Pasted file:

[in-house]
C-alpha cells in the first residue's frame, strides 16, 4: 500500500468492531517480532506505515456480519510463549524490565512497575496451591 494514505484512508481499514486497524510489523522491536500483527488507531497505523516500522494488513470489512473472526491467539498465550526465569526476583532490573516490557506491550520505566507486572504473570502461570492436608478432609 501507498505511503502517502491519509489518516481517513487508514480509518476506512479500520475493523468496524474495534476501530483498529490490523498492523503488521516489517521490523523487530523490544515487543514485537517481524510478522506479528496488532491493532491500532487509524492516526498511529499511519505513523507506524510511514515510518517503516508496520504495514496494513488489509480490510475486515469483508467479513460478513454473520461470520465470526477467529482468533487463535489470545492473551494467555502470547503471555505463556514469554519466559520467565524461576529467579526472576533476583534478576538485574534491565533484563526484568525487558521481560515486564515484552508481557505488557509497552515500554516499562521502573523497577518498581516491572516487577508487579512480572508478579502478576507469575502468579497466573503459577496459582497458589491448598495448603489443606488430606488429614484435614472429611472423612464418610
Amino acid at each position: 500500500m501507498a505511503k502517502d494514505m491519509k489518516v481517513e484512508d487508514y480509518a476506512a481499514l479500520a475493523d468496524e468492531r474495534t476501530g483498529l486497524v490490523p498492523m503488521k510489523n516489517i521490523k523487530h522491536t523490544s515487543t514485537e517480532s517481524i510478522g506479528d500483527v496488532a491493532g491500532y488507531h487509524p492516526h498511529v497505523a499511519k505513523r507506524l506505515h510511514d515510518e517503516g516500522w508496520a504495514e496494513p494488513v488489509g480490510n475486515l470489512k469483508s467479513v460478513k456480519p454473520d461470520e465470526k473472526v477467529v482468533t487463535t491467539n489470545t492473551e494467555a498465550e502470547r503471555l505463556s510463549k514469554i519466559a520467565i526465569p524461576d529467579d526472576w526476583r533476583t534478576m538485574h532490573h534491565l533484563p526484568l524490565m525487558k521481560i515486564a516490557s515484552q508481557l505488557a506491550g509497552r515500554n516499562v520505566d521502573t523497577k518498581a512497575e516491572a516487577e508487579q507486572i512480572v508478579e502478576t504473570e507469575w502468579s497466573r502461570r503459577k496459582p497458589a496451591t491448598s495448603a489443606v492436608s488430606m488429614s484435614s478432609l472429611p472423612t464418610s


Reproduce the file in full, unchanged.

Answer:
[in-house]
C-alpha cells in the first residue's frame, strides 16, 4: 500500500468492531517480532506505515456480519510463549524490565512497575496451591 494514505484512508481499514486497524510489523522491536500483527488507531497505523516500522494488513470489512473472526491467539498465550526465569526476583532490573516490557506491550520505566507486572504473570502461570492436608478432609 501507498505511503502517502491519509489518516481517513487508514480509518476506512479500520475493523468496524474495534476501530483498529490490523498492523503488521516489517521490523523487530523490544515487543514485537517481524510478522506479528496488532491493532491500532487509524492516526498511529499511519505513523507506524510511514515510518517503516508496520504495514496494513488489509480490510475486515469483508467479513460478513454473520461470520465470526477467529482468533487463535489470545492473551494467555502470547503471555505463556514469554519466559520467565524461576529467579526472576533476583534478576538485574534491565533484563526484568525487558521481560515486564515484552508481557505488557509497552515500554516499562521502573523497577518498581516491572516487577508487579512480572508478579502478576507469575502468579497466573503459577496459582497458589491448598495448603489443606488430606488429614484435614472429611472423612464418610
Amino acid at each position: 500500500m501507498a505511503k502517502d494514505m491519509k489518516v481517513e484512508d487508514y480509518a476506512a481499514l479500520a475493523d468496524e468492531r474495534t476501530g483498529l486497524v490490523p498492523m503488521k510489523n516489517i521490523k523487530h522491536t523490544s515487543t514485537e517480532s517481524i510478522g506479528d500483527v496488532a491493532g491500532y488507531h487509524p492516526h498511529v497505523a499511519k505513523r507506524l506505515h510511514d515510518e517503516g516500522w508496520a504495514e496494513p494488513v488489509g480490510n475486515l470489512k469483508s467479513v460478513k456480519p454473520d461470520e465470526k473472526v477467529v482468533t487463535t491467539n489470545t492473551e494467555a498465550e502470547r503471555l505463556s510463549k514469554i519466559a520467565i526465569p524461576d529467579d526472576w526476583r533476583t534478576m538485574h532490573h534491565l533484563p526484568l524490565m525487558k521481560i515486564a516490557s515484552q508481557l505488557a506491550g509497552r515500554n516499562v520505566d521502573t523497577k518498581a512497575e516491572a516487577e508487579q507486572i512480572v508478579e502478576t504473570e507469575w502468579s497466573r502461570r503459577k496459582p497458589a496451591t491448598s495448603a489443606v492436608s488430606m488429614s484435614s478432609l472429611p472423612t464418610s